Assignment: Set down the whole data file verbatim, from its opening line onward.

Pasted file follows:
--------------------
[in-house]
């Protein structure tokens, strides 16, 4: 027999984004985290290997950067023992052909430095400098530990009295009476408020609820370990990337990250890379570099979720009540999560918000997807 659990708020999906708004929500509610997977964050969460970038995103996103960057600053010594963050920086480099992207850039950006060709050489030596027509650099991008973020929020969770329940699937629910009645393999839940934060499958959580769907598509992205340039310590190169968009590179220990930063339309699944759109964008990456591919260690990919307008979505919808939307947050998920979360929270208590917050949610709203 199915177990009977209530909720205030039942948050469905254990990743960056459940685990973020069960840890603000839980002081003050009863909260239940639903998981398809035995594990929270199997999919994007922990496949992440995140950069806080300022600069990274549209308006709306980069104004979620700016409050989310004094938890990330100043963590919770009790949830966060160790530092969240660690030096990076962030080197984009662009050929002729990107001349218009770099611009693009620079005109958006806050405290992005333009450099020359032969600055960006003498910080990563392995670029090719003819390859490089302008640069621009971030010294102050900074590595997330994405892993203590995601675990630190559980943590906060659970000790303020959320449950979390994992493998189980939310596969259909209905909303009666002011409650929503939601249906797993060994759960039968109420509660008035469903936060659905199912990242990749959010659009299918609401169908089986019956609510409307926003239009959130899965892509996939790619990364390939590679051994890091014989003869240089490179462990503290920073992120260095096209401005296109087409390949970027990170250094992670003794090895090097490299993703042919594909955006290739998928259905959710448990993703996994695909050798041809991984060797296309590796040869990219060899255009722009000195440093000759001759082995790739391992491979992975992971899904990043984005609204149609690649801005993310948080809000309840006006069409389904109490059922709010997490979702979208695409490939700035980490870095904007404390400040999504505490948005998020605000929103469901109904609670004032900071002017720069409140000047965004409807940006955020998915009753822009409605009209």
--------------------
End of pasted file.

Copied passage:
[in-house]
């Protein structure tokens, strides 16, 4: 027999984004985290290997950067023992052909430095400098530990009295009476408020609820370990990337990250890379570099979720009540999560918000997807 659990708020999906708004929500509610997977964050969460970038995103996103960057600053010594963050920086480099992207850039950006060709050489030596027509650099991008973020929020969770329940699937629910009645393999839940934060499958959580769907598509992205340039310590190169968009590179220990930063339309699944759109964008990456591919260690990919307008979505919808939307947050998920979360929270208590917050949610709203 199915177990009977209530909720205030039942948050469905254990990743960056459940685990973020069960840890603000839980002081003050009863909260239940639903998981398809035995594990929270199997999919994007922990496949992440995140950069806080300022600069990274549209308006709306980069104004979620700016409050989310004094938890990330100043963590919770009790949830966060160790530092969240660690030096990076962030080197984009662009050929002729990107001349218009770099611009693009620079005109958006806050405290992005333009450099020359032969600055960006003498910080990563392995670029090719003819390859490089302008640069621009971030010294102050900074590595997330994405892993203590995601675990630190559980943590906060659970000790303020959320449950979390994992493998189980939310596969259909209905909303009666002011409650929503939601249906797993060994759960039968109420509660008035469903936060659905199912990242990749959010659009299918609401169908089986019956609510409307926003239009959130899965892509996939790619990364390939590679051994890091014989003869240089490179462990503290920073992120260095096209401005296109087409390949970027990170250094992670003794090895090097490299993703042919594909955006290739998928259905959710448990993703996994695909050798041809991984060797296309590796040869990219060899255009722009000195440093000759001759082995790739391992491979992975992971899904990043984005609204149609690649801005993310948080809000309840006006069409389904109490059922709010997490979702979208695409490939700035980490870095904007404390400040999504505490948005998020605000929103469901109904609670004032900071002017720069409140000047965004409807940006955020998915009753822009409605009209």